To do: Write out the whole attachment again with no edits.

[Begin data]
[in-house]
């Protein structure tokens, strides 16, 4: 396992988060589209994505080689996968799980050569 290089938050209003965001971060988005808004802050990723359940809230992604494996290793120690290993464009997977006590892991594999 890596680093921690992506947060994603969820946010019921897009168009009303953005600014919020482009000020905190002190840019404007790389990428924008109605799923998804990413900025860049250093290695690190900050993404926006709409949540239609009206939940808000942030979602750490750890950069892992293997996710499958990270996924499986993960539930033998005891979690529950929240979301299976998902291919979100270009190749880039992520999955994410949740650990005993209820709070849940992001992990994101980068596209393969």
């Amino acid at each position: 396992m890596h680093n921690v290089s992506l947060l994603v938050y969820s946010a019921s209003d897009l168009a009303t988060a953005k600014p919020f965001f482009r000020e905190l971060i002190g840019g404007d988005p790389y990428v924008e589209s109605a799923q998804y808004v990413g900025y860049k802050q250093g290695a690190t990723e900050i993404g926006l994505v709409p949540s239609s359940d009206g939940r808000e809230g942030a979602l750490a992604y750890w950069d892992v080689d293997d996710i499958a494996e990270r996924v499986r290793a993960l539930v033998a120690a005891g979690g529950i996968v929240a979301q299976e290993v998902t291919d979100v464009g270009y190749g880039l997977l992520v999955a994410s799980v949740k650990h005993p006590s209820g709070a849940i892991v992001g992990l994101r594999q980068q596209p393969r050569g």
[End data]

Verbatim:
[in-house]
């Protein structure tokens, strides 16, 4: 396992988060589209994505080689996968799980050569 290089938050209003965001971060988005808004802050990723359940809230992604494996290793120690290993464009997977006590892991594999 890596680093921690992506947060994603969820946010019921897009168009009303953005600014919020482009000020905190002190840019404007790389990428924008109605799923998804990413900025860049250093290695690190900050993404926006709409949540239609009206939940808000942030979602750490750890950069892992293997996710499958990270996924499986993960539930033998005891979690529950929240979301299976998902291919979100270009190749880039992520999955994410949740650990005993209820709070849940992001992990994101980068596209393969």
């Amino acid at each position: 396992m890596h680093n921690v290089s992506l947060l994603v938050y969820s946010a019921s209003d897009l168009a009303t988060a953005k600014p919020f965001f482009r000020e905190l971060i002190g840019g404007d988005p790389y990428v924008e589209s109605a799923q998804y808004v990413g900025y860049k802050q250093g290695a690190t990723e900050i993404g926006l994505v709409p949540s239609s359940d009206g939940r808000e809230g942030a979602l750490a992604y750890w950069d892992v080689d293997d996710i499958a494996e990270r996924v499986r290793a993960l539930v033998a120690a005891g979690g529950i996968v929240a979301q299976e290993v998902t291919d979100v464009g270009y190749g880039l997977l992520v999955a994410s799980v949740k650990h005993p006590s209820g709070a849940i892991v992001g992990l994101r594999q980068q596209p393969r050569g």